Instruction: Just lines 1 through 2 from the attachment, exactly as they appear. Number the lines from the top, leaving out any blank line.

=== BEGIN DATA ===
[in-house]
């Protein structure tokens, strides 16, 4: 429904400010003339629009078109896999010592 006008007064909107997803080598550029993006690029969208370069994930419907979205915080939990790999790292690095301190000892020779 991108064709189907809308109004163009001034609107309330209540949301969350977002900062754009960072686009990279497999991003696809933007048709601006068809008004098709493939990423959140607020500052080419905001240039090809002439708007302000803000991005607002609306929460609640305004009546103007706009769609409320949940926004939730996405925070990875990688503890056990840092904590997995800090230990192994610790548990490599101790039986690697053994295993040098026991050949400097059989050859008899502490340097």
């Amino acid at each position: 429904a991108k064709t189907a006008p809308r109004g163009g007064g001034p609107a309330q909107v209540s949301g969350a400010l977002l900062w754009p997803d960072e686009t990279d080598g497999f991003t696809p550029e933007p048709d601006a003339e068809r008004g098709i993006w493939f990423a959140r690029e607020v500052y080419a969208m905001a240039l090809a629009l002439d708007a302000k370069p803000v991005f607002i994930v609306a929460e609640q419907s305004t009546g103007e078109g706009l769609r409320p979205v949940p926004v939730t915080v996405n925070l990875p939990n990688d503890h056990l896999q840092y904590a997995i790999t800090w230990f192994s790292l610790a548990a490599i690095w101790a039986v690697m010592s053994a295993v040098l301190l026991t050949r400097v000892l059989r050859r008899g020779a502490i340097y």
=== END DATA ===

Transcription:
[in-house]
């Protein structure tokens, strides 16, 4: 429904400010003339629009078109896999010592 006008007064909107997803080598550029993006690029969208370069994930419907979205915080939990790999790292690095301190000892020779 991108064709189907809308109004163009001034609107309330209540949301969350977002900062754009960072686009990279497999991003696809933007048709601006068809008004098709493939990423959140607020500052080419905001240039090809002439708007302000803000991005607002609306929460609640305004009546103007706009769609409320949940926004939730996405925070990875990688503890056990840092904590997995800090230990192994610790548990490599101790039986690697053994295993040098026991050949400097059989050859008899502490340097």